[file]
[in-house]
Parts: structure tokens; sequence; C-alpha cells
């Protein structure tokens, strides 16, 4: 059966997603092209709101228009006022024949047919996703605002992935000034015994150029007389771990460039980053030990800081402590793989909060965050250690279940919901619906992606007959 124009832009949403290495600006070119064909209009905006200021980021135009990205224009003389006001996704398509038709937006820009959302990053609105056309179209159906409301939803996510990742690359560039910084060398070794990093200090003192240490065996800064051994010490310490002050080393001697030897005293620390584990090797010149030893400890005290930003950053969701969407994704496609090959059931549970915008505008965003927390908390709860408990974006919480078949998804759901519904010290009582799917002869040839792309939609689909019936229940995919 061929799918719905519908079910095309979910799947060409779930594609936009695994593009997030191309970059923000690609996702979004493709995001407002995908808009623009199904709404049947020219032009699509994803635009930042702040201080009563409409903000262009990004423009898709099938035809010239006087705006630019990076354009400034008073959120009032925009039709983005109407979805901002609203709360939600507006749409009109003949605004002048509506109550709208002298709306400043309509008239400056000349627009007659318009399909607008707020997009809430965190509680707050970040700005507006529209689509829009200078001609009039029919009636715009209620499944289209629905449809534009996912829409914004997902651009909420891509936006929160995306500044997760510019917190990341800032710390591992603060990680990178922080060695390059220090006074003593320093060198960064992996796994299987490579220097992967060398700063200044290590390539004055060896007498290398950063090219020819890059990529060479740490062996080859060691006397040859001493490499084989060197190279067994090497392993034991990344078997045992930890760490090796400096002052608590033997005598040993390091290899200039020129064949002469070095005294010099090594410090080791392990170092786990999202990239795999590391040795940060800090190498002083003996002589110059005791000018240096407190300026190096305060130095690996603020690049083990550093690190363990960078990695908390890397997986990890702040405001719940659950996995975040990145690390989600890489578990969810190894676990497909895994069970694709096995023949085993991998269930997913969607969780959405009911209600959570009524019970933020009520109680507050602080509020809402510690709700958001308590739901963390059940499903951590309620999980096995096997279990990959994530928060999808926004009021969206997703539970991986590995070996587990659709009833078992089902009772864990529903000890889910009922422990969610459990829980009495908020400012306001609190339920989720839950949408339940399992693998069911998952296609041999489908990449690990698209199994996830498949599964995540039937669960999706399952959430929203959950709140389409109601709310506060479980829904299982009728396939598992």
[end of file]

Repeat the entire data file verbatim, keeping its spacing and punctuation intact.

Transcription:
[in-house]
Parts: structure tokens; sequence; C-alpha cells
């Protein structure tokens, strides 16, 4: 059966997603092209709101228009006022024949047919996703605002992935000034015994150029007389771990460039980053030990800081402590793989909060965050250690279940919901619906992606007959 124009832009949403290495600006070119064909209009905006200021980021135009990205224009003389006001996704398509038709937006820009959302990053609105056309179209159906409301939803996510990742690359560039910084060398070794990093200090003192240490065996800064051994010490310490002050080393001697030897005293620390584990090797010149030893400890005290930003950053969701969407994704496609090959059931549970915008505008965003927390908390709860408990974006919480078949998804759901519904010290009582799917002869040839792309939609689909019936229940995919 061929799918719905519908079910095309979910799947060409779930594609936009695994593009997030191309970059923000690609996702979004493709995001407002995908808009623009199904709404049947020219032009699509994803635009930042702040201080009563409409903000262009990004423009898709099938035809010239006087705006630019990076354009400034008073959120009032925009039709983005109407979805901002609203709360939600507006749409009109003949605004002048509506109550709208002298709306400043309509008239400056000349627009007659318009399909607008707020997009809430965190509680707050970040700005507006529209689509829009200078001609009039029919009636715009209620499944289209629905449809534009996912829409914004997902651009909420891509936006929160995306500044997760510019917190990341800032710390591992603060990680990178922080060695390059220090006074003593320093060198960064992996796994299987490579220097992967060398700063200044290590390539004055060896007498290398950063090219020819890059990529060479740490062996080859060691006397040859001493490499084989060197190279067994090497392993034991990344078997045992930890760490090796400096002052608590033997005598040993390091290899200039020129064949002469070095005294010099090594410090080791392990170092786990999202990239795999590391040795940060800090190498002083003996002589110059005791000018240096407190300026190096305060130095690996603020690049083990550093690190363990960078990695908390890397997986990890702040405001719940659950996995975040990145690390989600890489578990969810190894676990497909895994069970694709096995023949085993991998269930997913969607969780959405009911209600959570009524019970933020009520109680507050602080509020809402510690709700958001308590739901963390059940499903951590309620999980096995096997279990990959994530928060999808926004009021969206997703539970991986590995070996587990659709009833078992089902009772864990529903000890889910009922422990969610459990829980009495908020400012306001609190339920989720839950949408339940399992693998069911998952296609041999489908990449690990698209199994996830498949599964995540039937669960999706399952959430929203959950709140389409109601709310506060479980829904299982009728396939598992």